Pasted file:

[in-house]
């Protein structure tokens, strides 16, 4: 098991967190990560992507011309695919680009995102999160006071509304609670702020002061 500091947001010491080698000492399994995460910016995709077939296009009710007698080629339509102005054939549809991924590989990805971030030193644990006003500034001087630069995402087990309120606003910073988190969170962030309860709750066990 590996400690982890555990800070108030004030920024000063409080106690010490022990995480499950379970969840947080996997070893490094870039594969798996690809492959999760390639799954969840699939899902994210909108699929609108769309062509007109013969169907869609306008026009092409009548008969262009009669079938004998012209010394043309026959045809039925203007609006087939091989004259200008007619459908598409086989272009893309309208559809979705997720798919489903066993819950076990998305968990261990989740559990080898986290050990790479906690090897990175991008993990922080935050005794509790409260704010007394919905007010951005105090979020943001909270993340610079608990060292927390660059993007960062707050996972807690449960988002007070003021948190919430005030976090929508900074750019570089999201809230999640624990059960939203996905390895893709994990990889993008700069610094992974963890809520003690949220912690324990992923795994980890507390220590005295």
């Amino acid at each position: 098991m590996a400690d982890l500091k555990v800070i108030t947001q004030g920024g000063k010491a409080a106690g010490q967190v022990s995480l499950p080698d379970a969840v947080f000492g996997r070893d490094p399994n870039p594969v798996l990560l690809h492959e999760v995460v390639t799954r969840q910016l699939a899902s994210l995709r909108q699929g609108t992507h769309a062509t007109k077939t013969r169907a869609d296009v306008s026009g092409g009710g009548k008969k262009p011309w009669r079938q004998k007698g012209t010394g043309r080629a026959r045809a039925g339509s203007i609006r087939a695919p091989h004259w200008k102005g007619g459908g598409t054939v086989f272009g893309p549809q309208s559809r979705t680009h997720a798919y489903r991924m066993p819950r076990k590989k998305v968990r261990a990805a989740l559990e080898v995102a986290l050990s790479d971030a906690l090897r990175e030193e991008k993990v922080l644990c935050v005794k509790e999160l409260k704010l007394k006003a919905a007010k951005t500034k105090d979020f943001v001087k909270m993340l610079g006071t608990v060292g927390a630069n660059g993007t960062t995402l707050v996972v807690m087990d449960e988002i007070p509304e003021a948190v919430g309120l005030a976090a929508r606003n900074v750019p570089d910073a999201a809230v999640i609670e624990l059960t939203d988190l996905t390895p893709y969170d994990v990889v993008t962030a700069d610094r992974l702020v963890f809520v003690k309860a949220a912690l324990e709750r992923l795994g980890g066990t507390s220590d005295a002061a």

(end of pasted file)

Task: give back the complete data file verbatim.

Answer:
[in-house]
């Protein structure tokens, strides 16, 4: 098991967190990560992507011309695919680009995102999160006071509304609670702020002061 500091947001010491080698000492399994995460910016995709077939296009009710007698080629339509102005054939549809991924590989990805971030030193644990006003500034001087630069995402087990309120606003910073988190969170962030309860709750066990 590996400690982890555990800070108030004030920024000063409080106690010490022990995480499950379970969840947080996997070893490094870039594969798996690809492959999760390639799954969840699939899902994210909108699929609108769309062509007109013969169907869609306008026009092409009548008969262009009669079938004998012209010394043309026959045809039925203007609006087939091989004259200008007619459908598409086989272009893309309208559809979705997720798919489903066993819950076990998305968990261990989740559990080898986290050990790479906690090897990175991008993990922080935050005794509790409260704010007394919905007010951005105090979020943001909270993340610079608990060292927390660059993007960062707050996972807690449960988002007070003021948190919430005030976090929508900074750019570089999201809230999640624990059960939203996905390895893709994990990889993008700069610094992974963890809520003690949220912690324990992923795994980890507390220590005295």
């Amino acid at each position: 098991m590996a400690d982890l500091k555990v800070i108030t947001q004030g920024g000063k010491a409080a106690g010490q967190v022990s995480l499950p080698d379970a969840v947080f000492g996997r070893d490094p399994n870039p594969v798996l990560l690809h492959e999760v995460v390639t799954r969840q910016l699939a899902s994210l995709r909108q699929g609108t992507h769309a062509t007109k077939t013969r169907a869609d296009v306008s026009g092409g009710g009548k008969k262009p011309w009669r079938q004998k007698g012209t010394g043309r080629a026959r045809a039925g339509s203007i609006r087939a695919p091989h004259w200008k102005g007619g459908g598409t054939v086989f272009g893309p549809q309208s559809r979705t680009h997720a798919y489903r991924m066993p819950r076990k590989k998305v968990r261990a990805a989740l559990e080898v995102a986290l050990s790479d971030a906690l090897r990175e030193e991008k993990v922080l644990c935050v005794k509790e999160l409260k704010l007394k006003a919905a007010k951005t500034k105090d979020f943001v001087k909270m993340l610079g006071t608990v060292g927390a630069n660059g993007t960062t995402l707050v996972v807690m087990d449960e988002i007070p509304e003021a948190v919430g309120l005030a976090a929508r606003n900074v750019p570089d910073a999201a809230v999640i609670e624990l059960t939203d988190l996905t390895p893709y969170d994990v990889v993008t962030a700069d610094r992974l702020v963890f809520v003690k309860a949220a912690l324990e709750r992923l795994g980890g066990t507390s220590d005295a002061a």